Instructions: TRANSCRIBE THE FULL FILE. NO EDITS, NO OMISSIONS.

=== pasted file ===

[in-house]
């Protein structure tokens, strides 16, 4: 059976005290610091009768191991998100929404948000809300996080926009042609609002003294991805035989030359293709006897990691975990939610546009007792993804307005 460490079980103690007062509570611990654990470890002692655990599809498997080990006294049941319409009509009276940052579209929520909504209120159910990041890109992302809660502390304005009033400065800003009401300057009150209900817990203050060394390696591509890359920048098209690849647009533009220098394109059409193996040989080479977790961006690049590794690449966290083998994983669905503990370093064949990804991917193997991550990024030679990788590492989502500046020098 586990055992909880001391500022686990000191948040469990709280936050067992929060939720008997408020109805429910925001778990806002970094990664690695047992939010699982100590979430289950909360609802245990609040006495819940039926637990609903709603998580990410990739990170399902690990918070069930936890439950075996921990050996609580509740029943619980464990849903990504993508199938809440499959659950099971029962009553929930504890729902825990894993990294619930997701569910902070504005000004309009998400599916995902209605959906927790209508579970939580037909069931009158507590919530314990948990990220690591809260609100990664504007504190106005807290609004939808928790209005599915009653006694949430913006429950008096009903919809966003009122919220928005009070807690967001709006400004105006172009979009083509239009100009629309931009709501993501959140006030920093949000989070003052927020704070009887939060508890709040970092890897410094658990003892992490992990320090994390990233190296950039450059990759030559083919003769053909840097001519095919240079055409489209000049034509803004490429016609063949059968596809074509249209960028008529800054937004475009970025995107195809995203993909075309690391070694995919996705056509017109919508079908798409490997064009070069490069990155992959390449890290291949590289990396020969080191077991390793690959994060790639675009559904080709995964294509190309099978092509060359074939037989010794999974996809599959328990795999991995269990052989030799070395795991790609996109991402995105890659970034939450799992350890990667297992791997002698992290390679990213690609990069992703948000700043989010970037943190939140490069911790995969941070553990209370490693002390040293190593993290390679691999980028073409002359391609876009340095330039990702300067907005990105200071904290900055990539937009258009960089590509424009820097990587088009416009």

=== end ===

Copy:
[in-house]
């Protein structure tokens, strides 16, 4: 059976005290610091009768191991998100929404948000809300996080926009042609609002003294991805035989030359293709006897990691975990939610546009007792993804307005 460490079980103690007062509570611990654990470890002692655990599809498997080990006294049941319409009509009276940052579209929520909504209120159910990041890109992302809660502390304005009033400065800003009401300057009150209900817990203050060394390696591509890359920048098209690849647009533009220098394109059409193996040989080479977790961006690049590794690449966290083998994983669905503990370093064949990804991917193997991550990024030679990788590492989502500046020098 586990055992909880001391500022686990000191948040469990709280936050067992929060939720008997408020109805429910925001778990806002970094990664690695047992939010699982100590979430289950909360609802245990609040006495819940039926637990609903709603998580990410990739990170399902690990918070069930936890439950075996921990050996609580509740029943619980464990849903990504993508199938809440499959659950099971029962009553929930504890729902825990894993990294619930997701569910902070504005000004309009998400599916995902209605959906927790209508579970939580037909069931009158507590919530314990948990990220690591809260609100990664504007504190106005807290609004939808928790209005599915009653006694949430913006429950008096009903919809966003009122919220928005009070807690967001709006400004105006172009979009083509239009100009629309931009709501993501959140006030920093949000989070003052927020704070009887939060508890709040970092890897410094658990003892992490992990320090994390990233190296950039450059990759030559083919003769053909840097001519095919240079055409489209000049034509803004490429016609063949059968596809074509249209960028008529800054937004475009970025995107195809995203993909075309690391070694995919996705056509017109919508079908798409490997064009070069490069990155992959390449890290291949590289990396020969080191077991390793690959994060790639675009559904080709995964294509190309099978092509060359074939037989010794999974996809599959328990795999991995269990052989030799070395795991790609996109991402995105890659970034939450799992350890990667297992791997002698992290390679990213690609990069992703948000700043989010970037943190939140490069911790995969941070553990209370490693002390040293190593993290390679691999980028073409002359391609876009340095330039990702300067907005990105200071904290900055990539937009258009960089590509424009820097990587088009416009």